on February 3, 2015
Genres: Contemporary, Fantasy
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*This book was provided by the Publisher for review. No compensation was provided and all opinions are strictly my own.
Mega-bestselling author Daniel Handler (aka Lemony Snicket) gives us his long-awaited and most ambitious novel yet: a dark, rollicking, stunningly entertaining human comedy.
A boat has gone missing. Goods have been stolen. There is blood in the water. It is the twenty-first century and a crew of pirates is terrorizing the San Francisco Bay.
Phil is a husband, a father, a struggling radio producer, and the owner of a large condo with a view of the water. But he’d like to be a rebel and a fortune hunter.
Gwen is his daughter. She’s fourteen. She’s a student, a swimmer, and a best friend. But she’d like to be an adventurer and an outlaw.
Phil teams up with his young, attractive assistant. They head for the open road, attending a conference to seal a deal.
Gwen teams up with a new, fierce friend and some restless souls. They head for the open sea, stealing a boat to hunt for treasure.
We Are Pirates is a novel about our desperate searches for happiness and freedom, about our wild journeys beyond the boundaries of our ordinary lives.
Also, it’s about a teenage girl who pulls together a ragtag crew to commit mayhem in the San Francisco Bay, while her hapless father tries to get her home.
I’ve never actually read any of the Lemony Snicket books so I wasn’t doing any comparison here with WE ARE PIRATES. I thought the premise sounded good so I was excited to give it a try. The cover is gorgeous. That big red slash you see across the bottom half of the image depicted with only the book title is just a “half dust jacket” that covers the actual bottom half of the embossed hardcover illustration. The rest of the image is of the pirate ship, I think the San Francisco Bay Bridge, the water and the title swirling in a whirlpool. Definitely lovely. This is only a 269 page book, pretty short yes? I made it 76 pages this morning from 4am to 8am, that’s roughly 28% (yes I calculated it)…that is a LONG time for me to read 76 pages. But why? Because it was unfortunately very boring for me. How can I describe why I was bored…there was just a stream of events that I really couldn’t see the point in them even being there – as if it was just pages of filler. The POVs alternate between adult Phil and his 14 year old daughter Gwen. Essentially they are just going about their daily lives. Gwen seems like the typical teenager who feels unloved and unwanted and Phil a pretty oblivious adult. Gwen getting caught shoplifting and her being sent as punishment to work at a retirement home as a companion for an old navy veteran who has Alzheimer’s are the most exciting parts. Phil and his new secretary and their mishap of not being to catch a flight is a few pages before I gave up. There were things happening that I thought – ok this is going to go somewhere, and I very well think it likely would have but things just weren’t gripping enough for me to stay around. I didn’t like either one of the characters. I was skeptical in the beginning because of the writing style. It just doesn’t flow well and as each sentence goes by it made me wonder at the slightly odd sentence structure and pacing. It doesn’t read comfortably. I either got used to it as the pages progressed or it settled into an easier flow. That however isn’t why I gave up. It boils down to, I realized this book was completely contemporary and seeing as there was pretty much a whole lot of nothing going on I didn’t want to keep pushing forward hoping I would enjoy it when I was already by that point not enjoying it. I have to admit I was fooled by the blurb endorsements on the back of the hardcover with “WHAT PEOPLE HAVE SAID ABOUT THE AUTHOR AND HIS WORK” – I should have taken that as a clue that the “have said about the author and his work” would not apply to THIS book. Because I did not in any way find it dazzling, exhilarating, exuberantly funny, lyrical, gorgeous, virtuosic, original, fearless, hip, shocking, clever nor criminally underrated.” All these things might be true about his Lemony Snicket books (again which I haven’t read but definitely will someday) but I think it was a poor choice to put those specific blurbs on the back of this book which is very obviously a completely different kind of book and not funny or exhilarating. Can you tell I’m disappointed?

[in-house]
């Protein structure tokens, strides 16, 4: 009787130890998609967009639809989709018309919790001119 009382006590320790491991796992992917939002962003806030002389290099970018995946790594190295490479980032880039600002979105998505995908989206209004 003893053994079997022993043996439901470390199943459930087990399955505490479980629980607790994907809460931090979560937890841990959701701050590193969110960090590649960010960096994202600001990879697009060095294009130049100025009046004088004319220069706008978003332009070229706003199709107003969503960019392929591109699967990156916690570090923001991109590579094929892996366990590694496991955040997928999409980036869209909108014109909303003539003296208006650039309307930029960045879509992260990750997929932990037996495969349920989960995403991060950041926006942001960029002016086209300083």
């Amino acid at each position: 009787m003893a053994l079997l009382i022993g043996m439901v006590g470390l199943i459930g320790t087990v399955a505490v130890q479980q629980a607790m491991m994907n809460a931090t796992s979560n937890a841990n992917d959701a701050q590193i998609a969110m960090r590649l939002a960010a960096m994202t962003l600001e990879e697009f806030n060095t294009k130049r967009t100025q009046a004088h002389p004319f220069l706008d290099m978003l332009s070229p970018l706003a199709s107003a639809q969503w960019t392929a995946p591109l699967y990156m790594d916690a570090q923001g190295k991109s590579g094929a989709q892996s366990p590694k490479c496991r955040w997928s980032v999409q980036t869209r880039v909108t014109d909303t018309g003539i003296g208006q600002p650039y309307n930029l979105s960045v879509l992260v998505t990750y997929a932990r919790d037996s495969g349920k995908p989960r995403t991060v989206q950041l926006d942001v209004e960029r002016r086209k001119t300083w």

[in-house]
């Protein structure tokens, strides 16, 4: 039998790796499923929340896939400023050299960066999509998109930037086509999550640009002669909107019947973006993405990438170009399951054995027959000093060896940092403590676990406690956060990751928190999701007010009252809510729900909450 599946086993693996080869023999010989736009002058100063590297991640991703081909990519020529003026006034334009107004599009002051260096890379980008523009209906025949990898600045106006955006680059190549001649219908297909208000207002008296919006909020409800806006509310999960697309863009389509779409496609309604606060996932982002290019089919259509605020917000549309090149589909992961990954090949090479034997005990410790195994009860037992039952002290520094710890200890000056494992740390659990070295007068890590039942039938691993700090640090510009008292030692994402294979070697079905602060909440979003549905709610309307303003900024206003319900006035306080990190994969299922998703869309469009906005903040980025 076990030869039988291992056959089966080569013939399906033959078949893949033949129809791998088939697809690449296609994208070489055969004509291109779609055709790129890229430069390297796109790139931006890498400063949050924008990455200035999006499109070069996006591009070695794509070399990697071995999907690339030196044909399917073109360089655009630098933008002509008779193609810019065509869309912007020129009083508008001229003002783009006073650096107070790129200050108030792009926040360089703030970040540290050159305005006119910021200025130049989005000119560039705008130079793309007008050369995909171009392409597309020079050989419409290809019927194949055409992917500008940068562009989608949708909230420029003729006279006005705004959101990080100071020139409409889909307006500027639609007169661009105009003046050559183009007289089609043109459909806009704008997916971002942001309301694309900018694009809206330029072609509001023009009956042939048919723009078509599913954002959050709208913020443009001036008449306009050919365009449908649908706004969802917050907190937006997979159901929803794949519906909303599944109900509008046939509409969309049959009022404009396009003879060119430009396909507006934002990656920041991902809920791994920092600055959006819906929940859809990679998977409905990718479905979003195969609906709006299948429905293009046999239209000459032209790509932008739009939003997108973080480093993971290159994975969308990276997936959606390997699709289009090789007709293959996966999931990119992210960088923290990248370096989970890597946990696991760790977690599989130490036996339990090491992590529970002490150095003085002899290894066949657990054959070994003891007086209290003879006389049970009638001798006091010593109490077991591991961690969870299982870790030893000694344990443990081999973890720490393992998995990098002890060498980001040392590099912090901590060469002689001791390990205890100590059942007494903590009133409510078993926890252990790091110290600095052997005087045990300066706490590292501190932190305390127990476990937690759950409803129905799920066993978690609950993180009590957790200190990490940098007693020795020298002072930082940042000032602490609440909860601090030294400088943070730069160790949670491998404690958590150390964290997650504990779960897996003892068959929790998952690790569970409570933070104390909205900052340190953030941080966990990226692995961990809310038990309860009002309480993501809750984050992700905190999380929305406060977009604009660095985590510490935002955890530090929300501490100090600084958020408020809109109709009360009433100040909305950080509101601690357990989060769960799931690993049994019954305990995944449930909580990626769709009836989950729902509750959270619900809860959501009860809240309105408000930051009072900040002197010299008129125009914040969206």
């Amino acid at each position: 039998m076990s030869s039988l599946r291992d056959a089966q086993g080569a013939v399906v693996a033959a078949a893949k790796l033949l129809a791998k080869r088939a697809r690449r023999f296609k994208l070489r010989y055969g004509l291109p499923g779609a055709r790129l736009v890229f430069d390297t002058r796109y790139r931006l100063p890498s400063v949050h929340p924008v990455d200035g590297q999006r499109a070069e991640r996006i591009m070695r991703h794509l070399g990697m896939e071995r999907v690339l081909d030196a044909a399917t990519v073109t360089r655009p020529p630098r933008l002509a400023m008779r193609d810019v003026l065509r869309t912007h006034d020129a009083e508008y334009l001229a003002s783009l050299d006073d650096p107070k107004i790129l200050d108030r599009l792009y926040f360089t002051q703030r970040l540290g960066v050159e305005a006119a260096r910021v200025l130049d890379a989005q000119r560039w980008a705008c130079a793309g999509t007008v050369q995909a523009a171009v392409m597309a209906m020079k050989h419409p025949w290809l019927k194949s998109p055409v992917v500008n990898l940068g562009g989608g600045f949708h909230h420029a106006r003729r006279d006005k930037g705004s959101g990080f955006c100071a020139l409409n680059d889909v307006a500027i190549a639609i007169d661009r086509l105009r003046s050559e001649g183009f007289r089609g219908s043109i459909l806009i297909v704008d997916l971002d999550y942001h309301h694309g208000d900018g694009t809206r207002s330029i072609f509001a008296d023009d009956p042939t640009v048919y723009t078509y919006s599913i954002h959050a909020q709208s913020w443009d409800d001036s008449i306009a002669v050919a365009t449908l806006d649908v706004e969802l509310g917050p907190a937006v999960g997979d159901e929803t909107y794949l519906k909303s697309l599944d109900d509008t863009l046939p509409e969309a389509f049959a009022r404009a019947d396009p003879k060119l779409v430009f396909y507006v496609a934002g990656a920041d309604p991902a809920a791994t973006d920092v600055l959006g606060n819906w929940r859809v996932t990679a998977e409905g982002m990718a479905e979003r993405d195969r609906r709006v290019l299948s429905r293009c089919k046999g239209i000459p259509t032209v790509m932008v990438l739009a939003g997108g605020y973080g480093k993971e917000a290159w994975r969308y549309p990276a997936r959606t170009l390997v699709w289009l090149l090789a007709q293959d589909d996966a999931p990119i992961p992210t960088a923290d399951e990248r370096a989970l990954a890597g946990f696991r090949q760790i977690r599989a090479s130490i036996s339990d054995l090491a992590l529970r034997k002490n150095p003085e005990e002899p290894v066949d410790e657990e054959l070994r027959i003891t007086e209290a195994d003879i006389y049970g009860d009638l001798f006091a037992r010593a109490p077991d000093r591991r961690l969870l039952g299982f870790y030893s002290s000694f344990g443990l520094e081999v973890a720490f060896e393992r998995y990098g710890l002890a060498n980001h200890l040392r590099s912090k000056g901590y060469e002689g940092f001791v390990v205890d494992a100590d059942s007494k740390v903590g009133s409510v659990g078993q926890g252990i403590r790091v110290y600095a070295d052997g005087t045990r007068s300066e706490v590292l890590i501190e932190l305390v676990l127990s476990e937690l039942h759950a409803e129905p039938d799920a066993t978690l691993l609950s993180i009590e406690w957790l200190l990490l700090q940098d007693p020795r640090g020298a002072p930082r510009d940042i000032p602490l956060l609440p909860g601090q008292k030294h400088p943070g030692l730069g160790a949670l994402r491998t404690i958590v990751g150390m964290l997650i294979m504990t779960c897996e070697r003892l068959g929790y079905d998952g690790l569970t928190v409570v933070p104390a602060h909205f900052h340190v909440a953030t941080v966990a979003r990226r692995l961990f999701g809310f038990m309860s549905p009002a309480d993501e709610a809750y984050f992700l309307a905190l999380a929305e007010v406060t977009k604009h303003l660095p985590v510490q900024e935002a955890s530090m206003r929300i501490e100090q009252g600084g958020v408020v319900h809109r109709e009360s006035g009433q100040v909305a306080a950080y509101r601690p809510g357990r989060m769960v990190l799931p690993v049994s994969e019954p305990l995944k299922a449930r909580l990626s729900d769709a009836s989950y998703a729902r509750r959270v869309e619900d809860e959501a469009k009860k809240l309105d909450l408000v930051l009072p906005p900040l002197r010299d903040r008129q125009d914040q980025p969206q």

Last year I surprised myself in that I DNF’d a total of 4 books. I was giving myself more wiggle room to stop reading a book if I really wasn’t enjoying it. I don’t think giving up on a book is a bad thing because reading is my hobby, my escape, my DESSERT! So why am I going to eat a dessert that doesn’t taste good at the first bite and waste all those calories that could be better spend and enjoyed elsewhere. So this year I’m giving myself even more room to stop abandon a book if I’m not into it. I do however plan to try to read at least the first 50 pages so I can feel like I’ve really given it a fair shot to grab my attention.